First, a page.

Wednesday, July 11, 2018

No incentive

The UK Information Commissioner looks likely to fine Facebook £500,000 over its enabling of Cambridge Analytica:

Facebook is set to be fined £500,000 by the UK’s privacy watchdog after it concluded the social media giant broke data laws.

The California-headquartered company failed to protect users' information and then failed to be clear about how that information had been harvested by others. That was the conclusion of a major report into whether personal data had been misused by both sides during the EU referendum.


In a progress update to a parliamentary select committee, the ICO said it had served Facebook with a notice of intent to issue its maximum fine after it found the company had twice breached the Data Protection Act 1998 (DPA). A final decision will be made after the social media giant has had a chance to respond.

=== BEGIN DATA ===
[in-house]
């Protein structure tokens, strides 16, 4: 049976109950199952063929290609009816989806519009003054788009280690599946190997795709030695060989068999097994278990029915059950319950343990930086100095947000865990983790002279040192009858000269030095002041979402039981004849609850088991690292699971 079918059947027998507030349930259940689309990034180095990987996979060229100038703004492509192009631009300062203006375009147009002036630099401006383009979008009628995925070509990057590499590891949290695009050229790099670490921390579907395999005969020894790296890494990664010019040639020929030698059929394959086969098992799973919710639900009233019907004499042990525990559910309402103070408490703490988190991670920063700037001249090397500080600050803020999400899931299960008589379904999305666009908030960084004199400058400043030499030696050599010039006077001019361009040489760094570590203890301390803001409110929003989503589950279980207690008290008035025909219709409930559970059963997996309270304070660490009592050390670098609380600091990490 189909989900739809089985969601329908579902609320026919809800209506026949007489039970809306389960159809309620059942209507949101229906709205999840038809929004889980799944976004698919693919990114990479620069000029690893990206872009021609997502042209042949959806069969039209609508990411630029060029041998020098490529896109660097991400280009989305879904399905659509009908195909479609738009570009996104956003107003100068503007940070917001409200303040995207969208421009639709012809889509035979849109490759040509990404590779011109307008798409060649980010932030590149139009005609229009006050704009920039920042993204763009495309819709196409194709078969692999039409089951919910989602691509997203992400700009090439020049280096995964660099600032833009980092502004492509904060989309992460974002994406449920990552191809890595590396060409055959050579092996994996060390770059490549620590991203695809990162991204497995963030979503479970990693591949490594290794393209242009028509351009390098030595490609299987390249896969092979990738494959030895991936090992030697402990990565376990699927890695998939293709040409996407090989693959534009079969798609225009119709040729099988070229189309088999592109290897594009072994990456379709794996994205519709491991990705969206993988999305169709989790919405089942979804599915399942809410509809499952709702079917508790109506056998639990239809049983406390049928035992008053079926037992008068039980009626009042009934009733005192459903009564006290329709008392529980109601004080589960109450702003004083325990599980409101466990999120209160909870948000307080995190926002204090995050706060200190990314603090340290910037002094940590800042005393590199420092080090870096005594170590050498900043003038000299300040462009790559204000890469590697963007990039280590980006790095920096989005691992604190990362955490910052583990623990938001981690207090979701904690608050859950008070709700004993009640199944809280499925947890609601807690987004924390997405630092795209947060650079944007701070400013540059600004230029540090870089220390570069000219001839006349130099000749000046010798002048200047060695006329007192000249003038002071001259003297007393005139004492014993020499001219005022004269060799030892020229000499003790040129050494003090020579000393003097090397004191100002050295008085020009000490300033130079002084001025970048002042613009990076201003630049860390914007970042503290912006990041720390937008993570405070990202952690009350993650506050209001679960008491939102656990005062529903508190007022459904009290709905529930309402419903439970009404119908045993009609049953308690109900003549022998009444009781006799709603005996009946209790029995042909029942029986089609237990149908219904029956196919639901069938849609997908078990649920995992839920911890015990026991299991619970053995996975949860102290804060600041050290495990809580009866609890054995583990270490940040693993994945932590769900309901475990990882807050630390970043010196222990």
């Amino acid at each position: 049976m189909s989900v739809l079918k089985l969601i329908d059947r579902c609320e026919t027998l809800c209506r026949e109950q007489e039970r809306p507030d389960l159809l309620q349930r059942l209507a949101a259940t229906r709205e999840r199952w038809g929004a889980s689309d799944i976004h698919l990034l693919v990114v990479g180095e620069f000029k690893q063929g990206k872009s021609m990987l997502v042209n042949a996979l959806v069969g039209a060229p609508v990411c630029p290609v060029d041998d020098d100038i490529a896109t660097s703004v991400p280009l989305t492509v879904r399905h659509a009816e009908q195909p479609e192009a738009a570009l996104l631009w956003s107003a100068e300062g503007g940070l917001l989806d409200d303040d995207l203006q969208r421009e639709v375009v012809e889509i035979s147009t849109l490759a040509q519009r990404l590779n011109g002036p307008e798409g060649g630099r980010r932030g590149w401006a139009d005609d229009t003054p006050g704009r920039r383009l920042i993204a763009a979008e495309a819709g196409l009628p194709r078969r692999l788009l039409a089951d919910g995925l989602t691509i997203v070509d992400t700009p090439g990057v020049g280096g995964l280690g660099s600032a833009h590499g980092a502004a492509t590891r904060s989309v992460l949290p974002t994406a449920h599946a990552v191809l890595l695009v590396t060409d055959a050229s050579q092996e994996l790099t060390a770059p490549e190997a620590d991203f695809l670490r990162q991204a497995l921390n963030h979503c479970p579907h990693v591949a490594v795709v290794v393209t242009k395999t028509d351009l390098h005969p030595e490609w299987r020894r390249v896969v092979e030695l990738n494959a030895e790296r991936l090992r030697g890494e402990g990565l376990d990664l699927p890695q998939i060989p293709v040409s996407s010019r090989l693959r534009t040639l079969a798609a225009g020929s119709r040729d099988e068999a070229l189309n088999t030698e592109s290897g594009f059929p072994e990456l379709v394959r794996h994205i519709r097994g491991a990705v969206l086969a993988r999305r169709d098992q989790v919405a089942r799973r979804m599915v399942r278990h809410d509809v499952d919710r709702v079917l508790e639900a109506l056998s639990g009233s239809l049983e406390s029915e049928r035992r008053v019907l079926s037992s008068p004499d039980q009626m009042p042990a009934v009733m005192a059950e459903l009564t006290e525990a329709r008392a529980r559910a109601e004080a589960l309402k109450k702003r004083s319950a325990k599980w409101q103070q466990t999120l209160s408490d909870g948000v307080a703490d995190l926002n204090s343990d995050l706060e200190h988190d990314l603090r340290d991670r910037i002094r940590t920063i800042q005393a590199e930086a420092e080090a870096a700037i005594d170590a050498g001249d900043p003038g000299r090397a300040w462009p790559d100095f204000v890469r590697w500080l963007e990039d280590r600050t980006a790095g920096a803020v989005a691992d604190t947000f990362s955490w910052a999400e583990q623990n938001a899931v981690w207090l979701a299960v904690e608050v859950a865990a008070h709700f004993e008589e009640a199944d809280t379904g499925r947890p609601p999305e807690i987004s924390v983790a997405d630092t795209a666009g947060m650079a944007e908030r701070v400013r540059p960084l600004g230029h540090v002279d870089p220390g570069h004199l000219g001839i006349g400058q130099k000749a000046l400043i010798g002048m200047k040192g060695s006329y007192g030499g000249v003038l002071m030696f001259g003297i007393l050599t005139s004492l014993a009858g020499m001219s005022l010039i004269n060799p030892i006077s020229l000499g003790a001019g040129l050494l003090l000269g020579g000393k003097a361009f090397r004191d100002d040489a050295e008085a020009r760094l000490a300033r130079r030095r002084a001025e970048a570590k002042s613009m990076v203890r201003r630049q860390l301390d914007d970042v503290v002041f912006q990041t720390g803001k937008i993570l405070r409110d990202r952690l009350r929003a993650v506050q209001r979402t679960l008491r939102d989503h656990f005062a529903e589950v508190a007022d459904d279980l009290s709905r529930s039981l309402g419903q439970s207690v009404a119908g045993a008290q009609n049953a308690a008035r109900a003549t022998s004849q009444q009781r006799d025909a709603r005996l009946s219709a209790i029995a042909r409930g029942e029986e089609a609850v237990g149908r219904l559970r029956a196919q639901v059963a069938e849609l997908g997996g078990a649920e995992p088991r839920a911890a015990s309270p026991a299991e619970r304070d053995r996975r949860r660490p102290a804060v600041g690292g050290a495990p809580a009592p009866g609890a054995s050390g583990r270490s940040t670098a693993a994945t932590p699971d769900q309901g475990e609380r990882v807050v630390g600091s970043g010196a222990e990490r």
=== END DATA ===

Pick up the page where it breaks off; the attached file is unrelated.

While a fine of £500,000 is the biggest possible punishment available to the ICO, it is the same amount of money that Facebook makes in just a few minutes.

And that's the core problem: that the fines UK law enables are completely inadequate to provide any incentive whatsoever on a global company like Facebook. Still, they're better than New Zealand, which currently has a fine of a mere $2,000. The government's Privacy Bill (currently before select committee) will increase this to a whopping $10,000, which is still nothing like what is needed. The Privacy Commissioner wants to see that raised to $1 million, but that's less than the UK maximum, which is clearly inadequate. An EU-style cap set as a percentage of global turnover (not profit) would be far more effective at providing an incentive against multinational privacy abuse.